Tipping in Phuket | When and How Much to Tip in Phuket 

Tipping culture is a practice that varies widely around the world, and its origins and customs can differ significantly from one country to another. The reasons for tipping and whether it is considered necessary also vary.

Tipping can be deeply ingrained in the culture and customs of a region. In some countries, it’s seen as a way to show appreciation for good service or as a gesture of politeness.

Tipping may not be customary in other places, and service workers are paid higher wages without relying on tips. Still, today’s question is, “Do you tip in Thailand?”

Leaving gratuity and deciding how much you should tip in Thailand is a different story compared to its Asian counterparts, and surprisingly, it is not customary.

Tipping in Phuket, Koh Samui, Koh Tao and other tourist-related islands in and around Thailand are the main places that may expect something more due to the constant activity of foreigners walking through its doors and all the money that comes with it.

Tropical beach and island at Phuket Province, Thailand.

On any regular occasion across non-western adapted areas, you pay the price you see. It was international customs that influenced the Thais, even though in more rural-like regions, you may receive a confused look or even have the excess money given back.

Still, the tips are appreciated in tourist hotspots, especially since many earn less than 500 THB per day. 

Phuket is a beautiful island located in the South of Thailand. It is a favoured tourist destination by people around the world, receiving about 500,000 to 600,000 visitors every month. It boasts some of Thailand’s most beautiful beaches, including Patong, Karon, and Kata Beach.

Phuket is famous for its vibrant nightlife, rich history and culture. You can visit temples like Wat Chalong and explore Old Phuket Town, known for its colourful Sino-Portuguese architecture. Phuket is a wild adventure, and it is worth understanding the tipping culture that comes with visiting. 

Below, I have rounded up a couple of common questions and helpful guides for the tipping expectations in Phuket in different industries:

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Are you expected to tip in Phuket?

The last time I lay on the sunny Patong beach, along the coast of Phuket, drinking my Leo Beer, the chap I sat next to asked ‘should you tip in Thailand?”

I found an excellent question since I knew other countries in Asia found it rude to tip since it can come across as rude if you do it incorrectly. In China, for instance, and even in Japan, they believe you have already paid for good service and will find it disrespectful to try to give them more.

Having a home like South Africa, tipping is always a must since many locals rely on that, making up most of their income, and you will find most people providing any form of service will indeed expect some form of gratuity.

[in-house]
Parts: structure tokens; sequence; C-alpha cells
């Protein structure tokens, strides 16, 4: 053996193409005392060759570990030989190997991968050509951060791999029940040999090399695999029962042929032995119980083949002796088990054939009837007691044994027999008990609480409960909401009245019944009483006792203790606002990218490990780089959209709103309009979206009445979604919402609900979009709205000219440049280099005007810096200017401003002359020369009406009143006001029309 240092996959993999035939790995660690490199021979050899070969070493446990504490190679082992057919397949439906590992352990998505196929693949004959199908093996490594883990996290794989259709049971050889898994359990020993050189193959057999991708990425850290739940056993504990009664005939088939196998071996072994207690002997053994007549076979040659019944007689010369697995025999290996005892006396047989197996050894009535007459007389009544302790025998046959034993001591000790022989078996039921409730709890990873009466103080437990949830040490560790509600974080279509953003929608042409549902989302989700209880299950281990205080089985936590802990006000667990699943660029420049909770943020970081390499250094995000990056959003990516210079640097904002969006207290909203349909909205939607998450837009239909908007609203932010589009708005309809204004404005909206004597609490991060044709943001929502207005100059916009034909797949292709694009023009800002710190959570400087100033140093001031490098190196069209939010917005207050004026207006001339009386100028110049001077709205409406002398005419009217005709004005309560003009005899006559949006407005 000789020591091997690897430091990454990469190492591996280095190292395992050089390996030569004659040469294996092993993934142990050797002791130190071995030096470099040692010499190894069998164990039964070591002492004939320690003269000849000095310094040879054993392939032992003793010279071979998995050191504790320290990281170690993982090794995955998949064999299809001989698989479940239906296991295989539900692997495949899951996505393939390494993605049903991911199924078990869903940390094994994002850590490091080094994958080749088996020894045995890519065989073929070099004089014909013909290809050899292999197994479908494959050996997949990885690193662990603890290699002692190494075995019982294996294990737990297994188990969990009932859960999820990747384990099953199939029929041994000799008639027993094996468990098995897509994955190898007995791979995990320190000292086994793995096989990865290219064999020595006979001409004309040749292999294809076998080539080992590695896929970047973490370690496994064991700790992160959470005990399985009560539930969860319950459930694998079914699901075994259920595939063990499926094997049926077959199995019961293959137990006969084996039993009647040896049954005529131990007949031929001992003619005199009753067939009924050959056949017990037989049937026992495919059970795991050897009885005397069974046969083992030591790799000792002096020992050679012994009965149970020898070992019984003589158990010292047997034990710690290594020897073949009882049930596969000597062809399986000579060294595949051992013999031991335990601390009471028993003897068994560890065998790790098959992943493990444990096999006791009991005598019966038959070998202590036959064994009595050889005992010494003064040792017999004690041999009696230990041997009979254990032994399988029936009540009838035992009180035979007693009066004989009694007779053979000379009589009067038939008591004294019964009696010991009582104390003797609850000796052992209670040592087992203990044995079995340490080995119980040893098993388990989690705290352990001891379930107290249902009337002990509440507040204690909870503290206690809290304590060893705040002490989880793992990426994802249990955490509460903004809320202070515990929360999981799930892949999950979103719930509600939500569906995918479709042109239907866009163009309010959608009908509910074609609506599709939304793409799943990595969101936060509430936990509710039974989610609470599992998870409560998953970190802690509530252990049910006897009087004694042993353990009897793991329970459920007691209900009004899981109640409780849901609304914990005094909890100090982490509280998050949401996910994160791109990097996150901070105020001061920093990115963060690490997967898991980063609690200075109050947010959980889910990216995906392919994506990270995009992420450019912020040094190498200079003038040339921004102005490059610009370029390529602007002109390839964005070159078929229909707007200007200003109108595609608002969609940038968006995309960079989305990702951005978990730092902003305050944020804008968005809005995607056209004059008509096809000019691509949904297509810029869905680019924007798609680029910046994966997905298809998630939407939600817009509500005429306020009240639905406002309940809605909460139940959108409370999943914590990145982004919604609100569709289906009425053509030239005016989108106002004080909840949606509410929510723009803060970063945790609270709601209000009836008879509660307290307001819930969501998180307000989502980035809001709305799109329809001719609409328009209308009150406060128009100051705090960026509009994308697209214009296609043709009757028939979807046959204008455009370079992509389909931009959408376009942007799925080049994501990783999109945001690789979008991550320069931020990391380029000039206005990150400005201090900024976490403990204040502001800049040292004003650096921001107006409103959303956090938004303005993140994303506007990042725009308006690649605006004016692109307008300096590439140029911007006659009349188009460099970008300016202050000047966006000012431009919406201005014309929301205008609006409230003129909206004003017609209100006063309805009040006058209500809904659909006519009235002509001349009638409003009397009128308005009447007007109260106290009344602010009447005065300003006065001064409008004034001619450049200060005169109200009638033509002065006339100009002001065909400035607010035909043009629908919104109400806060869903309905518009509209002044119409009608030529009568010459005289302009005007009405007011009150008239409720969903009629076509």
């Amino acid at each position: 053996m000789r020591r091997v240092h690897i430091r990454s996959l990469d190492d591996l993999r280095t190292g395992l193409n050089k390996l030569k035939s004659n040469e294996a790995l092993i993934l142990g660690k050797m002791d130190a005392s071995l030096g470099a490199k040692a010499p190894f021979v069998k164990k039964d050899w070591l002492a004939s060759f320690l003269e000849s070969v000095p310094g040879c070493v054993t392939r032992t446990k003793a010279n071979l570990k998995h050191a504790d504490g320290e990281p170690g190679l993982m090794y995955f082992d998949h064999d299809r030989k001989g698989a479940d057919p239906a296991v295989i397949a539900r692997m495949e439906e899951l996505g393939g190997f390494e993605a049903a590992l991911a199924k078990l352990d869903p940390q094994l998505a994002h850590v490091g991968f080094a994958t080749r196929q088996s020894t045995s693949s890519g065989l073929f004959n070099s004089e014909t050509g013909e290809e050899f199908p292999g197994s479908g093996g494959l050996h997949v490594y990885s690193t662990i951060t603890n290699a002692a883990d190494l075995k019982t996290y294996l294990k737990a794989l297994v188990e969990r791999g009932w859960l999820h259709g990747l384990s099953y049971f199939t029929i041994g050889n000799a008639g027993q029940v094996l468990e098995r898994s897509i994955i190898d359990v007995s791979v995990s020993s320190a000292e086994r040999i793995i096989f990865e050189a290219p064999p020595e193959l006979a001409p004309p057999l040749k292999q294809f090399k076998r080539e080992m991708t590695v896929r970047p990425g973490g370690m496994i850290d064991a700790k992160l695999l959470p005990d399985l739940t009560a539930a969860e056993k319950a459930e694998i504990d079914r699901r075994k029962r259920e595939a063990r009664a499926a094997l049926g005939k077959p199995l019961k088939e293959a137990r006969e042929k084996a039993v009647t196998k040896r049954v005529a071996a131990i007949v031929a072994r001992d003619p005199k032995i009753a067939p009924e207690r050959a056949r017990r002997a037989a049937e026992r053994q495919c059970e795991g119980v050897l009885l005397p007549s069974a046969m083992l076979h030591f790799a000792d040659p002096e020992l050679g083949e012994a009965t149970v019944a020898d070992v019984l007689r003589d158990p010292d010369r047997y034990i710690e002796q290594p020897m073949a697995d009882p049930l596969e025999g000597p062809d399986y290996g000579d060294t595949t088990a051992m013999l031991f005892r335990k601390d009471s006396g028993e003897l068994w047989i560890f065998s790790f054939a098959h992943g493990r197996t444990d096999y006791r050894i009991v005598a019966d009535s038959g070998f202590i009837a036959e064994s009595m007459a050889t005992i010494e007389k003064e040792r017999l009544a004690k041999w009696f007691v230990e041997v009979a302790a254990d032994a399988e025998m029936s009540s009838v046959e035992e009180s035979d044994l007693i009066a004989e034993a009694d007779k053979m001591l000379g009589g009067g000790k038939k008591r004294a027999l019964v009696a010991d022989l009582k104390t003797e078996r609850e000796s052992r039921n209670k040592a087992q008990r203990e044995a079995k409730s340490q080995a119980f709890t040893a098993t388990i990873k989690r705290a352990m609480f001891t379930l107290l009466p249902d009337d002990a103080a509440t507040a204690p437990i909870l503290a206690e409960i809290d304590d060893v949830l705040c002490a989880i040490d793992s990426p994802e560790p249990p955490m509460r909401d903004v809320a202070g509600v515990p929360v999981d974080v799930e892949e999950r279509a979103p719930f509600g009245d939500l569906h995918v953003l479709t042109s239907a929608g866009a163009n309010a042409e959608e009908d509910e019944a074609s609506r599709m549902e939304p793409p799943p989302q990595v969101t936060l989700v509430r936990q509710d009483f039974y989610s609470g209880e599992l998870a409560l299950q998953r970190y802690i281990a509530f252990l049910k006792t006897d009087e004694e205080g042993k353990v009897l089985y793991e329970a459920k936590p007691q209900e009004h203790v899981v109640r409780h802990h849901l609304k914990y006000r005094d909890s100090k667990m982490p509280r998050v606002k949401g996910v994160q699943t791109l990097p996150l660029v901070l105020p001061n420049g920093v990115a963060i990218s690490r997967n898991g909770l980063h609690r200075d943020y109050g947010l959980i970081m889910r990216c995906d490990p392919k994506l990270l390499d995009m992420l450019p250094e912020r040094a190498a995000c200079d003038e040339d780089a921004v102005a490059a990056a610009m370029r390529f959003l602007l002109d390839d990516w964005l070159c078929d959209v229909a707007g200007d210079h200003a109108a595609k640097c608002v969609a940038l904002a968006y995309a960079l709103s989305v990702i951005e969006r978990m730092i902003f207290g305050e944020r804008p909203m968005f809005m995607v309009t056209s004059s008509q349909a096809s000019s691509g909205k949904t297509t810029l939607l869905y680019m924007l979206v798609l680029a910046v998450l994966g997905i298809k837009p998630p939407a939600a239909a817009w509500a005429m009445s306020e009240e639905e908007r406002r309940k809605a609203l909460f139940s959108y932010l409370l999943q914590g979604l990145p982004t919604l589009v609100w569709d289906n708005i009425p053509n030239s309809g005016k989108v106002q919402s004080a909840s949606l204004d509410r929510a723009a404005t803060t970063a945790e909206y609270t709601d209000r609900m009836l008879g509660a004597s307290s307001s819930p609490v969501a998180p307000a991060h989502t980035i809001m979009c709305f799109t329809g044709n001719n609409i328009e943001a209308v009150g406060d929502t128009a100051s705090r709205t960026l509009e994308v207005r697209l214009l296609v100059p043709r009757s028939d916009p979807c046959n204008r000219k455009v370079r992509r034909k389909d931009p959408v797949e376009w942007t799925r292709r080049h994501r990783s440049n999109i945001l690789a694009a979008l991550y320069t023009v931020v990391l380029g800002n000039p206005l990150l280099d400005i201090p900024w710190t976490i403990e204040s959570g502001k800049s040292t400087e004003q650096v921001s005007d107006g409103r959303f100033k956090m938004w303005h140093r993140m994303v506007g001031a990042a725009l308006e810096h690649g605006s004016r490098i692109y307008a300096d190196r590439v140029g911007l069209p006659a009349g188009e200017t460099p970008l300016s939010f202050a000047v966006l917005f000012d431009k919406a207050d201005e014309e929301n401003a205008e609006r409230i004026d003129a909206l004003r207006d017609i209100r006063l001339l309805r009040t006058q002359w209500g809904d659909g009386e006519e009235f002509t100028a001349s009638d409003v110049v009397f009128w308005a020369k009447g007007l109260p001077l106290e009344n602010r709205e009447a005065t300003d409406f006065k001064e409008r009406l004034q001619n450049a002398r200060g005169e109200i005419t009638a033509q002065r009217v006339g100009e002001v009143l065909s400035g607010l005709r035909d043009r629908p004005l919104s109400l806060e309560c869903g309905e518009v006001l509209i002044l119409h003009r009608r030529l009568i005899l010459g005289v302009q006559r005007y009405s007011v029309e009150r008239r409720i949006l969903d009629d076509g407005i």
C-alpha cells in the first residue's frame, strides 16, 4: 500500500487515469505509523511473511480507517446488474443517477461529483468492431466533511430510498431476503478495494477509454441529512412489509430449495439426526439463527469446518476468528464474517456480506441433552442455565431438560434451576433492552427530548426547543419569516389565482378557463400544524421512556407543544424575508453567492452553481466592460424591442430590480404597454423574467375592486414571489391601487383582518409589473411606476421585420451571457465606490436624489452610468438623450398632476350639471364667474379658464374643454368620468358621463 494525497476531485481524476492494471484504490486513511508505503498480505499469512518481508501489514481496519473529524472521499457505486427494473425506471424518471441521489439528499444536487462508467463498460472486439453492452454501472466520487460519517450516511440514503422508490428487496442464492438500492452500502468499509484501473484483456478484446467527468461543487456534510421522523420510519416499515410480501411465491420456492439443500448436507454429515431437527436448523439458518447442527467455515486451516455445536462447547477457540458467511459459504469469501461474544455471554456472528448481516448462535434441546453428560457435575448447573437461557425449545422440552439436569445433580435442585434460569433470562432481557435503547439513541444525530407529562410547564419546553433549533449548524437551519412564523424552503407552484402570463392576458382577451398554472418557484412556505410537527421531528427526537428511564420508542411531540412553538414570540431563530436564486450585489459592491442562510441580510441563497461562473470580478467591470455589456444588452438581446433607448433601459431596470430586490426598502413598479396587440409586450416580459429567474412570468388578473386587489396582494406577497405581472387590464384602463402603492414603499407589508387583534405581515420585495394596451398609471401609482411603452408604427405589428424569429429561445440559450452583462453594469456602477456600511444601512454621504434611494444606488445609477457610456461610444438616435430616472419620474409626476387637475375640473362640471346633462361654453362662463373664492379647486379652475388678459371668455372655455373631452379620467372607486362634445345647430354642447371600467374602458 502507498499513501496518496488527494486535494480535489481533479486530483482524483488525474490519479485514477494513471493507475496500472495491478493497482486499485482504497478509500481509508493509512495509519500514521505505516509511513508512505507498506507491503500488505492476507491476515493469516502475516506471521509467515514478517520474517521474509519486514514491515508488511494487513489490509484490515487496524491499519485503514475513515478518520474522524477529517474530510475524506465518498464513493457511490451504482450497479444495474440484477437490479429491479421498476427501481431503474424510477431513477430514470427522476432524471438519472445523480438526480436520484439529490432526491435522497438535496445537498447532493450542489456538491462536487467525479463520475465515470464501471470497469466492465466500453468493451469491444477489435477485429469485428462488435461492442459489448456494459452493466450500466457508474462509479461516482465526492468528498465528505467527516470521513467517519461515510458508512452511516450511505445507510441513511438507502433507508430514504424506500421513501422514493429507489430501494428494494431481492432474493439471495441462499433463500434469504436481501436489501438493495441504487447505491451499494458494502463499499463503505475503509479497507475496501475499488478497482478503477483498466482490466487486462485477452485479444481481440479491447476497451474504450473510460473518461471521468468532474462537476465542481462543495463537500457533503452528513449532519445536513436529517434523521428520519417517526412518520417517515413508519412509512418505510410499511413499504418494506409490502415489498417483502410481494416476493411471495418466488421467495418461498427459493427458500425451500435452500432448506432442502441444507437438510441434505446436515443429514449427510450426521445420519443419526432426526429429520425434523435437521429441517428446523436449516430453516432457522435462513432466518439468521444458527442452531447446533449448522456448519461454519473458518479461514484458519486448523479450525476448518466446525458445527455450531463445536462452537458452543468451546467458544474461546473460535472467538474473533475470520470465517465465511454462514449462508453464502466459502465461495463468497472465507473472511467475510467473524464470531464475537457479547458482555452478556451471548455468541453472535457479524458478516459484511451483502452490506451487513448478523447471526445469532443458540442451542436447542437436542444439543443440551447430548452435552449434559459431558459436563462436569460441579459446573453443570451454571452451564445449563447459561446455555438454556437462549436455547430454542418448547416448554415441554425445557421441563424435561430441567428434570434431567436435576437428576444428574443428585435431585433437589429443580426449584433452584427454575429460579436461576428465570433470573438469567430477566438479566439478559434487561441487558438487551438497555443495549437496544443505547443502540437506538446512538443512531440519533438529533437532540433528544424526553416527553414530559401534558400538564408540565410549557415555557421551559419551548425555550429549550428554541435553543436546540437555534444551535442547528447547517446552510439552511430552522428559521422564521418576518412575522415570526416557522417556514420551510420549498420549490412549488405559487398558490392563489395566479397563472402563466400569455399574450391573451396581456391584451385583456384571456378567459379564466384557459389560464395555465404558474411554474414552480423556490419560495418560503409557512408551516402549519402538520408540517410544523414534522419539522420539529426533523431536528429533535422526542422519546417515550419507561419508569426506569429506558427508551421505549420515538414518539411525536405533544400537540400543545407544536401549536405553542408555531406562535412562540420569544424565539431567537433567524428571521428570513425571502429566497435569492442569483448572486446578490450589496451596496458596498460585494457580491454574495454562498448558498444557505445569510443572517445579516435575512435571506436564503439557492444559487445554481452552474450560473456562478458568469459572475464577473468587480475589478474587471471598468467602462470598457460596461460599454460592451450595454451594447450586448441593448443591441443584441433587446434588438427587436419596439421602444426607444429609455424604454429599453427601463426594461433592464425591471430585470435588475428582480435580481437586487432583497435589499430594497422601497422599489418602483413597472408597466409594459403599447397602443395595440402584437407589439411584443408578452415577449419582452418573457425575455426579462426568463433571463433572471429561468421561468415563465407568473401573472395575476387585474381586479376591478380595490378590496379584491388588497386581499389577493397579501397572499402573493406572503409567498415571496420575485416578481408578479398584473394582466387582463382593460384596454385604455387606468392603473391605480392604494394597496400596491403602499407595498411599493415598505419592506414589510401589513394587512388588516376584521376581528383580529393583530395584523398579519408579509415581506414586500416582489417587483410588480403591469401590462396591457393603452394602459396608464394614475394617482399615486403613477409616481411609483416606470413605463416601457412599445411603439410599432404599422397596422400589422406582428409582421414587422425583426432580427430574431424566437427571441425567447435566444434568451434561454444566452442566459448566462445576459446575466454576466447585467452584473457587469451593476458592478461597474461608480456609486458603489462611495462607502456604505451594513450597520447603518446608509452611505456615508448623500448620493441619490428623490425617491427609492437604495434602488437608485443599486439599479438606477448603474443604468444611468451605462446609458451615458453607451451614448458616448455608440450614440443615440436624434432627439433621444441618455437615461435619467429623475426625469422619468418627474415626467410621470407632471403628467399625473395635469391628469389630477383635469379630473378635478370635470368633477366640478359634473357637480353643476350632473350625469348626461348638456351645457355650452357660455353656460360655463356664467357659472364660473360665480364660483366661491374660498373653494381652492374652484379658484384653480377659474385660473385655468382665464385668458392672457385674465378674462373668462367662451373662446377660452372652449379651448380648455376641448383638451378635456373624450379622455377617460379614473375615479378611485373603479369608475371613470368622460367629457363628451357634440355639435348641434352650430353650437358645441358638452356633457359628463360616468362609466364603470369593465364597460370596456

In Phuket, however, the tipping culture is similar to many other tourist destinations in Thailand; it is always appreciated but not expected. 

Phuket is a popular and tourist-friendly destination where the locals have become used to tourists and the different customs and practices they bring to their homes.

As such, they generally understand that tipping may vary from one traveller to another, and fortunately, the Thai people are a very understanding culture.

The industries with the likeliest expectations regarding tipping will likely fall under restaurants, cafes, bars, porters, luggage handlers, spas and hotels. 

Heavy traffic on central street with advertisements everywhere in Patong, Phuket island, Thailand

What’s the easiest way to give a tip in Phuket?

Like in many places, giving a tip in Phuket can be done in various ways. Cash is widely accepted and is the most convenient way to tip in Phuket, especially for smaller amounts.

While digital payment methods are becoming more common in larger businesses and tourist areas, many smaller establishments and local service providers still prefer cash tips.

Check your bill to see if a service charge has been included before deciding whether to leave an additional bonus.

  • Cash:

The most straightforward way to give a tip in Phuket is by providing a big or small tip using cash. 

  • Tip Envelopes:

You may find tip envelopes provided at the table or in your room in some hotels and restaurants, especially those catering to tourists. You can hand it to the staff or leave it in a designated location.

  • Credit Card:

Some upscale restaurants and hotels may provide the option to include a tip on your credit card bill when settling the payment, where you can specify the amount you wish to add as a tip.

  • Tipping Apps:

While tipping is less common in Phuket than in some Western countries, there are mobile payment apps and digital wallets that can be used for tipping. 

  • Service Charge:

In some restaurants and hotels, a service charge (typically 10%) is automatically added to your bill. Even though you are not obligated to provide additional tips, it’s still common to leave small changes or round up the bill as a form of appreciation.

  • Tour Guides and Drivers:

When tipping tour guides, drivers, or boat operators, it’s best to give cash directly to them in an envelope or hand it over personally.

Phuket, Thailand - Tourist at ATM outside a 7 eleven shop in Patong. Convenience stores are everywhere.

When and How Much to Tip in Phuket?

When it comes to tipping, always aim to leave that little bit extra once the service is finished or while you close your bill. You want to ensure the tip is well-deserved and that you, as a customer, are satisfied overall, which you can only do at the end.